Would a Senate endorsement alone give President Barack Obama sufficient political backing to launch a missile strike on Syria?
With flimsy support in the House, the Senate may be the best chance Obama has to get the thumbs-up from Congress that he’s looking for — though by no means is a favorable result in the Senate a slam dunk.
The president himself refused to say what he would do if Congress split or refused to authorize the use of force against Syria.
At a Friday news conference from the G-20 summit in Russia, Obama said he did not want to “jump the gun and speculate, because right now, I’m working to get as much support as possible.”
However, White House Deputy National Security Adviser Tony Blinken told NPR on Friday morning that the president would likely not act without Congress’ approval.
“The president, of course, has the authorization to act, but it’s neither his desire nor his intention to use that authority absent Congress backing him,” Blinken said. The adviser was not asked about a split verdict, however.
Still, Obama appears to be focusing most of his current lobbying efforts on the Senate. On Thursday, for example, he called five senators, and earlier in the week, he hosted pro-interventionist GOP Sens. John McCain of Arizona and Lindsey Graham of South Carolina at the White House. Of course, the Senate is also expected to vote before the House, with a possible test vote coming as soon as Sept. 11.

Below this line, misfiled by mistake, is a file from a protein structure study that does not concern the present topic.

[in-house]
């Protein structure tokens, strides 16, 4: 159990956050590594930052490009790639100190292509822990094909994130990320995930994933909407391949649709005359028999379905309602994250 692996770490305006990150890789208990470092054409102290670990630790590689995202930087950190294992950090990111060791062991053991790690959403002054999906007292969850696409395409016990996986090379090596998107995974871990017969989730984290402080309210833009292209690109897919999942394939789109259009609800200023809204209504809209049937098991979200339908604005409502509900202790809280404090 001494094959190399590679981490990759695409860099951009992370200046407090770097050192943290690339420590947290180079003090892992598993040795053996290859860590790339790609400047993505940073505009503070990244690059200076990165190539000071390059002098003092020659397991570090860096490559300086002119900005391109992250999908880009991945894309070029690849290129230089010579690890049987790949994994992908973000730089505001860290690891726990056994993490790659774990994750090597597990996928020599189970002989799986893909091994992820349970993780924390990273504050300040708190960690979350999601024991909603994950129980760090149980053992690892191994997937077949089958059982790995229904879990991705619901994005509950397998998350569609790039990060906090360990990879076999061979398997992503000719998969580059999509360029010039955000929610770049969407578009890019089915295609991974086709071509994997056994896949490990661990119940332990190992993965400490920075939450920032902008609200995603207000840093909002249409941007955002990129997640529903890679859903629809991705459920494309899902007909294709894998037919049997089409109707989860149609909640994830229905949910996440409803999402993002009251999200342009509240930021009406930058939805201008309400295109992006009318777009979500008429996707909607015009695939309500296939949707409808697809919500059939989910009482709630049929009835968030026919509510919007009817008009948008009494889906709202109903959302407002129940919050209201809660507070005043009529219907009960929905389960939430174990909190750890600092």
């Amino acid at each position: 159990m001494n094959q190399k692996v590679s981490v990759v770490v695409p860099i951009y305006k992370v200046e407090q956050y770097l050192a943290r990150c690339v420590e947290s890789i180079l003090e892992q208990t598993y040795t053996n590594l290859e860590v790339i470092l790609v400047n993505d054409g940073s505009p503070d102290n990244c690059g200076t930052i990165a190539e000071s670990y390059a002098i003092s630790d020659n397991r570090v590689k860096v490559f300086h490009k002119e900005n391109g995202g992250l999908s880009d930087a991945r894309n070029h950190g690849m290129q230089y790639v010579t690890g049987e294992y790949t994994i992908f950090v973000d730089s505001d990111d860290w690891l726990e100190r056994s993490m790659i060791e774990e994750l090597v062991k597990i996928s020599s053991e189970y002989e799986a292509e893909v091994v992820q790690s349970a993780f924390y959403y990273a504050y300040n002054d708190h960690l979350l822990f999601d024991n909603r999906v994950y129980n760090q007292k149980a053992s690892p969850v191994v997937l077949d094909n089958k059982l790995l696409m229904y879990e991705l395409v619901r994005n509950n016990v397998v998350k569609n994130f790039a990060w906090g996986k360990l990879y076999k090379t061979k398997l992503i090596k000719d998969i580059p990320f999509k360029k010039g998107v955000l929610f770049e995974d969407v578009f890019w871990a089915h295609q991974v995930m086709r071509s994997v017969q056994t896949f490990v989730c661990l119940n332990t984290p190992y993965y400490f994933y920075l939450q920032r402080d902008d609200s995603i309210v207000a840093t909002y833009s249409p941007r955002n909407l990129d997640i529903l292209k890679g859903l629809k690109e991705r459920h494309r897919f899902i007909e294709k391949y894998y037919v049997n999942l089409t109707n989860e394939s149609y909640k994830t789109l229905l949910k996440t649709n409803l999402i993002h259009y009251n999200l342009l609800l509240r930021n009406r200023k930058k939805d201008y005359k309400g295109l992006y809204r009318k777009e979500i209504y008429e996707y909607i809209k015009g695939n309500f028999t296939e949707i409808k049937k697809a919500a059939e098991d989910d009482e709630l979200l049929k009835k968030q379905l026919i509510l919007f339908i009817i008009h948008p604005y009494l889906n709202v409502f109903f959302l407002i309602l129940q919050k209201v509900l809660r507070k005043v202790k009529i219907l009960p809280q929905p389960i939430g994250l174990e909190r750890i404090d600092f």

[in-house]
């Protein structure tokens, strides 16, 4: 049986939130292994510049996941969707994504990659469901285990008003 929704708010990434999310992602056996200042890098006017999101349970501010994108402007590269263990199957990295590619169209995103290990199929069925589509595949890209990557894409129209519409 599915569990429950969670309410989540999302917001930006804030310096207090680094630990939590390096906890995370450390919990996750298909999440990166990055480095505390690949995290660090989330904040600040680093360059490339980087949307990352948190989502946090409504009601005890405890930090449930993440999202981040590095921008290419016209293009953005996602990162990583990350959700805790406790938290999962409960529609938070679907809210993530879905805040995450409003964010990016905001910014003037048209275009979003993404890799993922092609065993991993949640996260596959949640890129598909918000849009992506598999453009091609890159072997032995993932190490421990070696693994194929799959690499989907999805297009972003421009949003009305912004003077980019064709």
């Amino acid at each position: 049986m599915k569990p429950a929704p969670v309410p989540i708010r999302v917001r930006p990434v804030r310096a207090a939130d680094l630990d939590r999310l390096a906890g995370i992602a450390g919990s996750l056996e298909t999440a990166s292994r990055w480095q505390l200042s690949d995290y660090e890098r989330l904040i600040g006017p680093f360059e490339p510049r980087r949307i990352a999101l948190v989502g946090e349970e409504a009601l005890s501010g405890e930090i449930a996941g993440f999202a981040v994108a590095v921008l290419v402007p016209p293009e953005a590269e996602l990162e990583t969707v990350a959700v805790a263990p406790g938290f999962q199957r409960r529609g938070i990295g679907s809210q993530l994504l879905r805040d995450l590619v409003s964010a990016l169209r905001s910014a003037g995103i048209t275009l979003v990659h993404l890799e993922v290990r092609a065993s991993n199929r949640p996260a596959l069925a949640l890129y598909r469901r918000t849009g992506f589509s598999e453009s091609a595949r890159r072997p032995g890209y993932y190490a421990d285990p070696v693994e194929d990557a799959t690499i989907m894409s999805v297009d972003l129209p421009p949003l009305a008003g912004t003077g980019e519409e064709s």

But while getting the 60 votes needed to beat back a possible filibuster in the Senate seems doable, rank-and-file House lawmakers on both sides of the aisle have expressed deep skepticism about the need to retaliate for the Syrian regime’s alleged use of chemical weapons against its own people. A majority of House members either have already come out against action in Syria or have indicated they are leaning against voting for a strike.
Supporters of military intervention have also been aggressively lobbying their fellow senators. Senate Intelligence Chairwoman Dianne Feinstein is among those warning of the broad foreign policy consequences of not rallying behind the president.
Vice President Joe Biden waits to conduct a mock swearing-in ceremony with Sen. Brian Schatz, D-Hawaii, in the Capitol's Old Senate Chamber, December 2, 2014. Schatz was sworn in to serve the remainder of his term since he was appointed to the seat after Sen. Daniel Inouye, D-Hawaii, passed away.